Greta Thunberg this week was named Time magazine’s Person of the Year, gratifying to the large majority of people concerned about climate, but which instantly begat an insulting tweet from the president. Many of those concerned about climate were already inflamed at the president, but are unable to hear others concerned about the impact of climate change, but who also worry about the immediate costs of fighting it, in the form of higher energy costs.
No long-run economic issue is more important than the costs we will impose on ourselves to decarbonize, but we’re drowning in conflicting alarm and distrust, rather than in rising sea levels.
Then there’s the trade war with China. The whole world needs for China and Germany to knock off their predatory behavior. China cheats, and Germany is obsessed with surpluses. The resolution is available by mobilizing the whole world to apply quiet but relentless pressure. Instead we, including the Fed, spent all of 2019 trying to adjust to damage from bilateral one-on-one grandstanding. Markets are reassured by today’s non-deal retreat from more tariffs. With a little luck the whole thing will stay a non-deal and only news junkies need to pay attention.
Impeachment? Same. An irresolvable national divide has reduced impeachment to boredom. The House proceedings this week were unwatchable. Those of us annoyed or enraged by the president’s personal conduct might instead consider how little substance is involved and try shunning, and offering attractive alternatives instead of overheating.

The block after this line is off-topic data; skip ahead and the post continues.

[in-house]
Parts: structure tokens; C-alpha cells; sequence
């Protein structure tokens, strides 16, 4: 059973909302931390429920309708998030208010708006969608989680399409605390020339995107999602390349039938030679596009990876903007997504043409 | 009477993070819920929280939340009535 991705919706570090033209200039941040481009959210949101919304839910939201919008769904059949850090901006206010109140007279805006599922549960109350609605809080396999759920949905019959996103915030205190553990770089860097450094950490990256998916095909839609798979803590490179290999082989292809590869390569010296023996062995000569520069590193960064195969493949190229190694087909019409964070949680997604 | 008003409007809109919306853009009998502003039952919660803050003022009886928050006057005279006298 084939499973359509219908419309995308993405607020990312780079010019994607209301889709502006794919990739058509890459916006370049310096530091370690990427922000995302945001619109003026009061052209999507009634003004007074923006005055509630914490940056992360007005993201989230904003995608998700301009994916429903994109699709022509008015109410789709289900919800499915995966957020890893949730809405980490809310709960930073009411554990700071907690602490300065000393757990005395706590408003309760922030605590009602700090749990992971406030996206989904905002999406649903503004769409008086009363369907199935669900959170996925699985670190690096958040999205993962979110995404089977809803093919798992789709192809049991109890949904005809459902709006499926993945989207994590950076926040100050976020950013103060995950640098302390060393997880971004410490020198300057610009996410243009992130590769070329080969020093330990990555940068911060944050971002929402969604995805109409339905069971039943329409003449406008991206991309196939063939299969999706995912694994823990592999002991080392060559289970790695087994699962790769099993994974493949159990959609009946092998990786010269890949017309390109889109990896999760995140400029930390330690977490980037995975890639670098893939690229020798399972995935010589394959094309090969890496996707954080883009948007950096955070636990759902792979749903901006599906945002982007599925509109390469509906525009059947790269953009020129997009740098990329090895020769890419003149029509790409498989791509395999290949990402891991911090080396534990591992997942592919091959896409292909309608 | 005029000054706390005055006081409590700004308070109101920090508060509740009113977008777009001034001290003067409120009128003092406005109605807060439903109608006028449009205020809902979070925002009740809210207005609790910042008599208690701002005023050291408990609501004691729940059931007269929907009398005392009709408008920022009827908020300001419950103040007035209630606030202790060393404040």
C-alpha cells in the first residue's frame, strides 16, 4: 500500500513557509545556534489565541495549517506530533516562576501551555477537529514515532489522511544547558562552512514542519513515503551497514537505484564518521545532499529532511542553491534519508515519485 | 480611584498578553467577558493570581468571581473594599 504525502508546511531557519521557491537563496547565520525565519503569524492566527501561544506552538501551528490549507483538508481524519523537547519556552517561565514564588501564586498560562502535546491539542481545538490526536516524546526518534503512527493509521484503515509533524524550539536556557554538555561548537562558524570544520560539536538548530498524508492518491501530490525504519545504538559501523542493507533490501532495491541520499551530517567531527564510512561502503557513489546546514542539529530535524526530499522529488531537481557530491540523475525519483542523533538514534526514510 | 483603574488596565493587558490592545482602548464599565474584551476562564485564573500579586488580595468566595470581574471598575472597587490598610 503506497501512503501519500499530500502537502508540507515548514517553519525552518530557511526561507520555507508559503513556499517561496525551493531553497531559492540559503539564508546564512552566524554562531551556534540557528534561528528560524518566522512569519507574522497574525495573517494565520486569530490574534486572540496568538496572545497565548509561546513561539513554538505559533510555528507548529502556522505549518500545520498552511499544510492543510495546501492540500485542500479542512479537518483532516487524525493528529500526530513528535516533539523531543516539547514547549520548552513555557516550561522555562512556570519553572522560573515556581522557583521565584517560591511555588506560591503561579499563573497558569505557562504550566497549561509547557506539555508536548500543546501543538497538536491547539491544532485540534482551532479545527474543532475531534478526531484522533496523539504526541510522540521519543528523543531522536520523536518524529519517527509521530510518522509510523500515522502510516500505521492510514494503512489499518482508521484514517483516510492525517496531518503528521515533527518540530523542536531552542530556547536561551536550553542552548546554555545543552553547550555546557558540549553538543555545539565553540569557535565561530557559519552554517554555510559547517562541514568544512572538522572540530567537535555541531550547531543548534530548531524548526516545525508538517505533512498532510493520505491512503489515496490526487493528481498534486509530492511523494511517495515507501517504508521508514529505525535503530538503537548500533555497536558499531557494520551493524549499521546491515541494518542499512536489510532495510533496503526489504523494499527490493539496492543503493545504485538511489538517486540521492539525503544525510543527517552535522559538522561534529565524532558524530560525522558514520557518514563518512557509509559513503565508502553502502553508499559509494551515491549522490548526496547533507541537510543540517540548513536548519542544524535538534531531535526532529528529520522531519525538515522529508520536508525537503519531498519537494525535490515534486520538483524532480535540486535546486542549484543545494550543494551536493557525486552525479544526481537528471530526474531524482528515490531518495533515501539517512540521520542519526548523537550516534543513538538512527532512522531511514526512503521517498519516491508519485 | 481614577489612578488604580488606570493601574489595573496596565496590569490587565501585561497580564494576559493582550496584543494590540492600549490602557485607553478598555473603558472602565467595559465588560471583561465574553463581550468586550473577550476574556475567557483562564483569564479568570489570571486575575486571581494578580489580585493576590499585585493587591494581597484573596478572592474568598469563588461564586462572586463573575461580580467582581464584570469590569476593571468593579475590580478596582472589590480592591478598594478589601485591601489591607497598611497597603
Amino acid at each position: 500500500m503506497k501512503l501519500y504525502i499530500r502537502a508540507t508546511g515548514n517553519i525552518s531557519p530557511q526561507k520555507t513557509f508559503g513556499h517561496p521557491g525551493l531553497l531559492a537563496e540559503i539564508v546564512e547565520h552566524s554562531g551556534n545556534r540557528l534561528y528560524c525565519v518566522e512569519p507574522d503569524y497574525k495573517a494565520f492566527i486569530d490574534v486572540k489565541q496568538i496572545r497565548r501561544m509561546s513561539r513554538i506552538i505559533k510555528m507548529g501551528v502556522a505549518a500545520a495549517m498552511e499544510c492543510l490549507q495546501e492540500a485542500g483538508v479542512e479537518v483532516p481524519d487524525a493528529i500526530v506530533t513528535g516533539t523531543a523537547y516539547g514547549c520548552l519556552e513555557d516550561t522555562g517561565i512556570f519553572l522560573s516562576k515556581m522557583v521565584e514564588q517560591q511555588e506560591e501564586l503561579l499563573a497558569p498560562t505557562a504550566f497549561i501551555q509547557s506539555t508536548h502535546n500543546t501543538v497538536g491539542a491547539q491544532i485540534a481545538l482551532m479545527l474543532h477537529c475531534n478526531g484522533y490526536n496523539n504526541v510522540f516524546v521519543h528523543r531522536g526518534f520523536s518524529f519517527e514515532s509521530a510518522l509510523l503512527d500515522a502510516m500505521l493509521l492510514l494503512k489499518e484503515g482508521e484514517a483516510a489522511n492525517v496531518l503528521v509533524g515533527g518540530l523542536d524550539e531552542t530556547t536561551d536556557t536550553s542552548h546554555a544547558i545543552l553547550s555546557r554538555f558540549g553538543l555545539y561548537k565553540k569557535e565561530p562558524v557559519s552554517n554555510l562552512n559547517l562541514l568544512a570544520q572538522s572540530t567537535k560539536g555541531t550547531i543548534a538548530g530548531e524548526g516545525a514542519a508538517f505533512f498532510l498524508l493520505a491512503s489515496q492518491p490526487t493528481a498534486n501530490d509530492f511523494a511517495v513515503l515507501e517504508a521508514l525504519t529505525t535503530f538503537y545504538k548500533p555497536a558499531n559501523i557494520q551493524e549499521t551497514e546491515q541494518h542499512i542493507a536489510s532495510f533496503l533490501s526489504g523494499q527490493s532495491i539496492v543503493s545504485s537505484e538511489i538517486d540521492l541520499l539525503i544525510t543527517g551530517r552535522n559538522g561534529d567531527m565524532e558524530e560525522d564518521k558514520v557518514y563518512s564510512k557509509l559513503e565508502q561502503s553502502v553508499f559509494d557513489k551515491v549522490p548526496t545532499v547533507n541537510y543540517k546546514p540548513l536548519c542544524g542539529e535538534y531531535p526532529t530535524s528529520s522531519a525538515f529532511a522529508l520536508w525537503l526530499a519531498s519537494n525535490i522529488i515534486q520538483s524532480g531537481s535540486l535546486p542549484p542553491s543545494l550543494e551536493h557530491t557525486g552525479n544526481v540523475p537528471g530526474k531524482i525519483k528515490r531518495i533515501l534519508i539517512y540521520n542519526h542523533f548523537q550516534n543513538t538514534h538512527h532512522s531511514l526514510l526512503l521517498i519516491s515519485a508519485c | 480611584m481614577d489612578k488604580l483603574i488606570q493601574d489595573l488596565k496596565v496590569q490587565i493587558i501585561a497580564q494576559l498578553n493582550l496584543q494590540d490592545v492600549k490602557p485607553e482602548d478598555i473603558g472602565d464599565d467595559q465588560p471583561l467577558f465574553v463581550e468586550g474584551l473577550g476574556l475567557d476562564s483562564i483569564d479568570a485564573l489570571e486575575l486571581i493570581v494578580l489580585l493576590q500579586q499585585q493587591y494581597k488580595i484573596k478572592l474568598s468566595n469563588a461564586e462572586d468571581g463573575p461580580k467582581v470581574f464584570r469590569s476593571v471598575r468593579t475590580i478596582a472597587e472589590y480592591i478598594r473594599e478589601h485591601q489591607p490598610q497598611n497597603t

The best for last. U.S. media have covered Brexit and U.K. elections through the lens of U.S. bias. Left-side media have demonized Brexit and the U.K.’s Prime Minister Boris Johnson, just as they do the U.S. right-wing. Right-side press here have taken the opposite position out of habit.
Too bad. The U.K. is a good story which should encourage every one of us. The U.K. has been as divided as we are through several elections. At last a damned good politician has forced the issue, and his opponents have proven much more unattractive than he and his party. Johnson is no Trump, and despite Tory baggage (see Conservative House of Commons Leader Jacob Rees-Mogg) and Ireland, the dog-wagging tail, yesterday the Tories obliterated Labor — not the people or their feelings, but seats in Parliament and Labor leadership, which has already resigned. The divide still exists, but government will move on.
This is Democracy and law at work. It’s messy. Now Johnson must deliver, or a wiser Labor will soon give him the same treatment.
We forget here that we have the privilege of exercising our democratic rights. Hong Kong would give anything to be secure in democratic misbehavior. Consider their predicament, while sorting through what’s important and what’s not.
The 10-year T-note in just the last week showing lurches pre- and post-Fed, pre- and post-trade, and at the end suppressed by lousy retail sales in November.
The Fed’s “damned little dots,” the forecast location of the Fed funds rate at the end of each year ahead. Powell claimed that each dot was cast privately, no pressure for consensus. I would never doubt such an honest man, but the 2020 consensus does not look accidental:
The Atlanta Fed is sticking with its 2.0 percent fourth quarter, but the New York Fed’s similar engine has fallen to 0.7 percent. Like Powell, steady but dovish: